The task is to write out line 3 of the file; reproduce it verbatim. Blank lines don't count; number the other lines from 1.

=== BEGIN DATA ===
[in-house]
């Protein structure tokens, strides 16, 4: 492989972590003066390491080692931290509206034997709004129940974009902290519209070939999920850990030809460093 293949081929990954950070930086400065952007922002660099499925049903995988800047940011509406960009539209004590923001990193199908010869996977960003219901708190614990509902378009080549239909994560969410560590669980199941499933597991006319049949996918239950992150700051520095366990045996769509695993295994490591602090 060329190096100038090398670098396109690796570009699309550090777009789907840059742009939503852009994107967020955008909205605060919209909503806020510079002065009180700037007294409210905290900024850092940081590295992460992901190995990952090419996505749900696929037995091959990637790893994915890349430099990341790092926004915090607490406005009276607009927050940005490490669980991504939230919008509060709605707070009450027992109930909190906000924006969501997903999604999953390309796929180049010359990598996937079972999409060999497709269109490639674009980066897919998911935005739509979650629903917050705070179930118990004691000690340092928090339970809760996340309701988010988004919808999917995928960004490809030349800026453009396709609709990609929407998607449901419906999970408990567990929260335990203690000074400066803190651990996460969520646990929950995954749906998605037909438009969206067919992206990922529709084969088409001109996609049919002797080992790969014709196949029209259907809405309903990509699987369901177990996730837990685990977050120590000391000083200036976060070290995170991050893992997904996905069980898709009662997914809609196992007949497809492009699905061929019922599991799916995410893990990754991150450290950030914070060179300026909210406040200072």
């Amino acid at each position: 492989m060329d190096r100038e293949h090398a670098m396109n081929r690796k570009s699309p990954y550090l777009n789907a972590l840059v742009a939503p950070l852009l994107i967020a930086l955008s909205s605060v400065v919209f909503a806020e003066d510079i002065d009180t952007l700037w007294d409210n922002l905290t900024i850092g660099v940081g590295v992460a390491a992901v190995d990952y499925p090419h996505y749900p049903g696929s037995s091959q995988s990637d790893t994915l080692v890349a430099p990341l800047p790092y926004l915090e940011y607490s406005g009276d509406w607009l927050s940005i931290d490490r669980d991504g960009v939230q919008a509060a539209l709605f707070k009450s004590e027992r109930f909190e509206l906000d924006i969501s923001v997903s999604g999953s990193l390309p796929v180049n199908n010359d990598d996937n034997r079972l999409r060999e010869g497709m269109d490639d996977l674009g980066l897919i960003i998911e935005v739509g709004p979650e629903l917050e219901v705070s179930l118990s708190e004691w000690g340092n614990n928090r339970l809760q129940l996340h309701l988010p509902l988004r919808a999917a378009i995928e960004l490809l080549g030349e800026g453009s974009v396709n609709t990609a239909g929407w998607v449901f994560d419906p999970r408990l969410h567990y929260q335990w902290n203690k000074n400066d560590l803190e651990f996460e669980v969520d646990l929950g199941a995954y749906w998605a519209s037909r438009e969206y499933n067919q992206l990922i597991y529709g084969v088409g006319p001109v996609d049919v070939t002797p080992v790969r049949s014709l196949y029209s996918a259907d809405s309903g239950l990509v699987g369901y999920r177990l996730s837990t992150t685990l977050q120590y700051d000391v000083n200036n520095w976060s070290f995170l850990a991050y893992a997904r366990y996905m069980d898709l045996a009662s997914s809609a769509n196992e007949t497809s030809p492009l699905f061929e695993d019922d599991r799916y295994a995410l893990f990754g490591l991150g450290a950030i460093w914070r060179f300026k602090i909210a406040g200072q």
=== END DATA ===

């Amino acid at each position: 492989m060329d190096r100038e293949h090398a670098m396109n081929r690796k570009s699309p990954y550090l777009n789907a972590l840059v742009a939503p950070l852009l994107i967020a930086l955008s909205s605060v400065v919209f909503a806020e003066d510079i002065d009180t952007l700037w007294d409210n922002l905290t900024i850092g660099v940081g590295v992460a390491a992901v190995d990952y499925p090419h996505y749900p049903g696929s037995s091959q995988s990637d790893t994915l080692v890349a430099p990341l800047p790092y926004l915090e940011y607490s406005g009276d509406w607009l927050s940005i931290d490490r669980d991504g960009v939230q919008a509060a539209l709605f707070k009450s004590e027992r109930f909190e509206l906000d924006i969501s923001v997903s999604g999953s990193l390309p796929v180049n199908n010359d990598d996937n034997r079972l999409r060999e010869g497709m269109d490639d996977l674009g980066l897919i960003i998911e935005v739509g709004p979650e629903l917050e219901v705070s179930l118990s708190e004691w000690g340092n614990n928090r339970l809760q129940l996340h309701l988010p509902l988004r919808a999917a378009i995928e960004l490809l080549g030349e800026g453009s974009v396709n609709t990609a239909g929407w998607v449901f994560d419906p999970r408990l969410h567990y929260q335990w902290n203690k000074n400066d560590l803190e651990f996460e669980v969520d646990l929950g199941a995954y749906w998605a519209s037909r438009e969206y499933n067919q992206l990922i597991y529709g084969v088409g006319p001109v996609d049919v070939t002797p080992v790969r049949s014709l196949y029209s996918a259907d809405s309903g239950l990509v699987g369901y999920r177990l996730s837990t992150t685990l977050q120590y700051d000391v000083n200036n520095w976060s070290f995170l850990a991050y893992a997904r366990y996905m069980d898709l045996a009662s997914s809609a769509n196992e007949t497809s030809p492009l699905f061929e695993d019922d599991r799916y295994a995410l893990f990754g490591l991150g450290a950030i460093w914070r060179f300026k602090i909210a406040g200072q």